Researchers may wish to find out whether physical exercise leads to an improvement in self-perceived well-being, and if so, to what extent. In addition, they want to learn more about the mechanisms through which such causal effects operate. Perhaps exercising causes an increase in certain chemicals or hormones in the human body, which in turn affects perceptions of well-being. To answer questions such as these, one use a causal mediation model to estimate the average treatment effect and decompose it into direct and indirect effects.


Fictional data from a randomized controlled trial is at hand, with individuals randomized into two groups—one group performs physical exercise, and the other group spends the same amount of time in a resting state. Subjective well-being is measured before and after treatment sessions. In addition, the level of the (fictional) hormone bonotonin is measured. Researchers wish to determine whether exercise leads to an increase in bonotonin levels, which in turn has a positive effect on subjective well-being.


One can use a binary outcome variable (wellbeing) that indicates an increase in well-being of at least 10% compared with a baseline measurement. The mediator variable (bonotonin) is also binary and measures whether there was an increase of at least 10% in the production of this chemical.


Using a logit model for both outcome and mediator, one can specify the following causal mediation model:


The estimated total effect (TE) is 0.26. Because our outcome variable is binary, this effect is measured on the probability scale. We interpret this effect just like an average treatment effect: if every individual in the population would exercise, the probability of a higher well-being would increase by 0.26 points on the probability scale compared with if no one exercised.


The remaining results shown in the table are the estimates of the natural indirect effect (NIE) and natural direct effect (NDE). The NIE tells us to what extent exercise affects well-being through the production of bonotonin. The NDE captures the effect of exercise on well-being through mechanisms other than bonotonin. Here the NIE of 0.11 means that a 0.11 increase in the probability of higher well-being is due to the effect of exercise via the production of bonotonin. And based on the NDE, an increase of 0.15 is due to other mechanisms.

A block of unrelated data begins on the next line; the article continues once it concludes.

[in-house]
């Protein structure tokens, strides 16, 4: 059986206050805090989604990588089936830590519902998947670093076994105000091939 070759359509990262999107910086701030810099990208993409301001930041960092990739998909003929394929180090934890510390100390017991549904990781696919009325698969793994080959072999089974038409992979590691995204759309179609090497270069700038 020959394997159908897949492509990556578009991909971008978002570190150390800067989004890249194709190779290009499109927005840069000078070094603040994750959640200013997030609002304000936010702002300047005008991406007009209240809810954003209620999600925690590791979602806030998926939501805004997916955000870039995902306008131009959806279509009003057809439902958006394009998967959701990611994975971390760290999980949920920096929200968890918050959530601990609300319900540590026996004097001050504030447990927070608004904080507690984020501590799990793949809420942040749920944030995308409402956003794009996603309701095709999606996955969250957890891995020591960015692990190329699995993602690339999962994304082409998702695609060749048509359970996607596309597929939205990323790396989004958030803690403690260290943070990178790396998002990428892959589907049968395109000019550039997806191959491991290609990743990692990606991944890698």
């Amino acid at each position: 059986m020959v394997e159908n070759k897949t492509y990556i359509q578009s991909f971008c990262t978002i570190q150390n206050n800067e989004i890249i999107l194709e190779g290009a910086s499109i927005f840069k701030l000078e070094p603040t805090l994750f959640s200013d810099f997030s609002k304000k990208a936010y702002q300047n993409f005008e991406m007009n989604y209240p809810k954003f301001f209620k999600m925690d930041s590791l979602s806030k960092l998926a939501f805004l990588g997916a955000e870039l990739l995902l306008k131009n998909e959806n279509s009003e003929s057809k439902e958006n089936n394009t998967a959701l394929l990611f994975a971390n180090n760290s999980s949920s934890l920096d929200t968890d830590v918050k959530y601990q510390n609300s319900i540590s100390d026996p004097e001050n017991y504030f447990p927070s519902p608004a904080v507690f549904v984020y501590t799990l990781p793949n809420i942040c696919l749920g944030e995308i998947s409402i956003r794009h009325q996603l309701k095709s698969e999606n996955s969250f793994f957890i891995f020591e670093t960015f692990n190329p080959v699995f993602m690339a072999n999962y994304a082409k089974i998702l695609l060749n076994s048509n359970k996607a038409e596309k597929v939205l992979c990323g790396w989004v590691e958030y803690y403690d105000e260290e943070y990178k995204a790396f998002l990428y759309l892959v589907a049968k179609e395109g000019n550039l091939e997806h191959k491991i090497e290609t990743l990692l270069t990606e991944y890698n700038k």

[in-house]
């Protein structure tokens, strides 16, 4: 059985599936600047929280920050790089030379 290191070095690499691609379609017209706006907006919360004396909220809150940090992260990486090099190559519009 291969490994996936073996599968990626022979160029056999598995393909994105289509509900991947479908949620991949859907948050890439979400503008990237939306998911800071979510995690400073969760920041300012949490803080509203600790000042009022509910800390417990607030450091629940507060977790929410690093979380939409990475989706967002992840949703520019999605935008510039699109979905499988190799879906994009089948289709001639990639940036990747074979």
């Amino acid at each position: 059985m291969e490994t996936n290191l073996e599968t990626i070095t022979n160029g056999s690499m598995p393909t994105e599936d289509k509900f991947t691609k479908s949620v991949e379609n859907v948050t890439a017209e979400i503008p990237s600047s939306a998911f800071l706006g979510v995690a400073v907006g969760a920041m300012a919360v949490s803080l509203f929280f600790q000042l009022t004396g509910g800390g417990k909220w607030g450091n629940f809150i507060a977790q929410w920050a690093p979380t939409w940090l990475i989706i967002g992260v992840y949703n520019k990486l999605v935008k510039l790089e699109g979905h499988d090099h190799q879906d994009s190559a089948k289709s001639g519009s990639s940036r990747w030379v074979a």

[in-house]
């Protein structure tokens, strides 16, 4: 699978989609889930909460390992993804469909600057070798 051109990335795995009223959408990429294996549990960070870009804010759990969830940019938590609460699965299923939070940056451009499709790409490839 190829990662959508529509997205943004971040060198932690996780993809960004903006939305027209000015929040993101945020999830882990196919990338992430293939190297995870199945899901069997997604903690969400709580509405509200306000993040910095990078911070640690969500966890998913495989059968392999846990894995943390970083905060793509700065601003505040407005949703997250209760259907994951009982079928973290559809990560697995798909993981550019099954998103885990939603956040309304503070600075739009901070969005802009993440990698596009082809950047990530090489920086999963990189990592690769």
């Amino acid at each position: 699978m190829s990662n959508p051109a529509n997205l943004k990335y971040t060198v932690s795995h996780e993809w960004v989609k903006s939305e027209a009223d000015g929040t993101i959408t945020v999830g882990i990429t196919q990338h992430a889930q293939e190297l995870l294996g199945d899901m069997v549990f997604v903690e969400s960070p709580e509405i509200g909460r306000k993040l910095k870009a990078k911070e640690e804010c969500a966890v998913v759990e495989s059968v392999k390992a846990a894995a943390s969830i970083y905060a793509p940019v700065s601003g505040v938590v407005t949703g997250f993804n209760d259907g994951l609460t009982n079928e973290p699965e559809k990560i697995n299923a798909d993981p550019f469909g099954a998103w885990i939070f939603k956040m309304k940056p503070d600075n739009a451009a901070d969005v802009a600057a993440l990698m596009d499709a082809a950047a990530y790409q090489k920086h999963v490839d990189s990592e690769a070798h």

Above, we interpret the estimated effects on the probability scale as risk differences. If we wanted, we could also interpret them in terms of risk ratios or odds ratios. To get odds ratios, for instance, we use the postestimation command estat or:


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The total effect corresponds to an odds ratio of 2.95, which in this case is the product of the direct- and indirect-effect odds ratios. To compute risk ratios, we could use estat rr, and had we fit a Poisson model for the outcome, we could have used estat irr to compute incidence-rate ratios.


We can also estimate controlled direct effects (CDE) using estat cde. For example, we could be interested in the direct effect under the counterfactual assumption that either every individual in the population experiences an increase in bonotonin levels or no one does. To do so, we specify estat cde with option mvalue(0 1) to estimate the average controlled direct effect of the treatment with the (binary) mediator bonotonin set to either 0 or 1:


The direct effect of exercise on an increase in well-being is 0.14 on the probability scale if no one experiences an increase in bonotonin levels, and we can see that the effect is 0.2 if everyone in the population were to experience an increase in bonotonin levels.


Again, if we wanted to express these effects in terms of risk ratios or odds ratios, we can use options rr or or, respectively. Here we use option or to estimate controlled direct effects on the odds-ratio scale:


Finally, we might be interested in assigning a number to the amount of mediation. We can use estat proportion to compute the proportion mediated:


The estimated proportion is based on the effect estimates on the probability scale. The indirect effect accounts for 44% of the total effect.